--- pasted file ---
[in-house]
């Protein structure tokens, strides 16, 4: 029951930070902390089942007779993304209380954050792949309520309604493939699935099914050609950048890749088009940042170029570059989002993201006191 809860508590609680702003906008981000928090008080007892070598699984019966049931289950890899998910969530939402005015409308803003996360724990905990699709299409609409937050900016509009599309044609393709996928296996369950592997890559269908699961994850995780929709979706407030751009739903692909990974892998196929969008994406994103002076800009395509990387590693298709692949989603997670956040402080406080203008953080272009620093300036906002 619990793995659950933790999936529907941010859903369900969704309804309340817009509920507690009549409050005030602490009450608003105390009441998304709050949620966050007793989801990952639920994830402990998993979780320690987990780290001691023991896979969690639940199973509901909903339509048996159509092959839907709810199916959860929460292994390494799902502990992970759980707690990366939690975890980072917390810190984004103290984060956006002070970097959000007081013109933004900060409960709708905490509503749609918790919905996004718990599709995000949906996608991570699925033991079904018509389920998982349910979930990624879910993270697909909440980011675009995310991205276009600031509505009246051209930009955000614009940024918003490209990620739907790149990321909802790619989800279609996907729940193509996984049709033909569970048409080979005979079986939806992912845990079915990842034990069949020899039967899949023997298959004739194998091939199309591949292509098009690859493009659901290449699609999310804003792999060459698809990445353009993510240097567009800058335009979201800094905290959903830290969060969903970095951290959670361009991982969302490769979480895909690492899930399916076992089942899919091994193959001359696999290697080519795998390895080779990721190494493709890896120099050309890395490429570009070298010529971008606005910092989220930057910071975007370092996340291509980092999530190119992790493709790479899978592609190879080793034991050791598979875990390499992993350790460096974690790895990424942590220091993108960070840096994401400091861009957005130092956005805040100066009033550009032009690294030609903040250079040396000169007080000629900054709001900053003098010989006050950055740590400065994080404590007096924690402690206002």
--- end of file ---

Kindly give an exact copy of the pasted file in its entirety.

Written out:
[in-house]
């Protein structure tokens, strides 16, 4: 029951930070902390089942007779993304209380954050792949309520309604493939699935099914050609950048890749088009940042170029570059989002993201006191 809860508590609680702003906008981000928090008080007892070598699984019966049931289950890899998910969530939402005015409308803003996360724990905990699709299409609409937050900016509009599309044609393709996928296996369950592997890559269908699961994850995780929709979706407030751009739903692909990974892998196929969008994406994103002076800009395509990387590693298709692949989603997670956040402080406080203008953080272009620093300036906002 619990793995659950933790999936529907941010859903369900969704309804309340817009509920507690009549409050005030602490009450608003105390009441998304709050949620966050007793989801990952639920994830402990998993979780320690987990780290001691023991896979969690639940199973509901909903339509048996159509092959839907709810199916959860929460292994390494799902502990992970759980707690990366939690975890980072917390810190984004103290984060956006002070970097959000007081013109933004900060409960709708905490509503749609918790919905996004718990599709995000949906996608991570699925033991079904018509389920998982349910979930990624879910993270697909909440980011675009995310991205276009600031509505009246051209930009955000614009940024918003490209990620739907790149990321909802790619989800279609996907729940193509996984049709033909569970048409080979005979079986939806992912845990079915990842034990069949020899039967899949023997298959004739194998091939199309591949292509098009690859493009659901290449699609999310804003792999060459698809990445353009993510240097567009800058335009979201800094905290959903830290969060969903970095951290959670361009991982969302490769979480895909690492899930399916076992089942899919091994193959001359696999290697080519795998390895080779990721190494493709890896120099050309890395490429570009070298010529971008606005910092989220930057910071975007370092996340291509980092999530190119992790493709790479899978592609190879080793034991050791598979875990390499992993350790460096974690790895990424942590220091993108960070840096994401400091861009957005130092956005805040100066009033550009032009690294030609903040250079040396000169007080000629900054709001900053003098010989006050950055740590400065994080404590007096924690402690206002």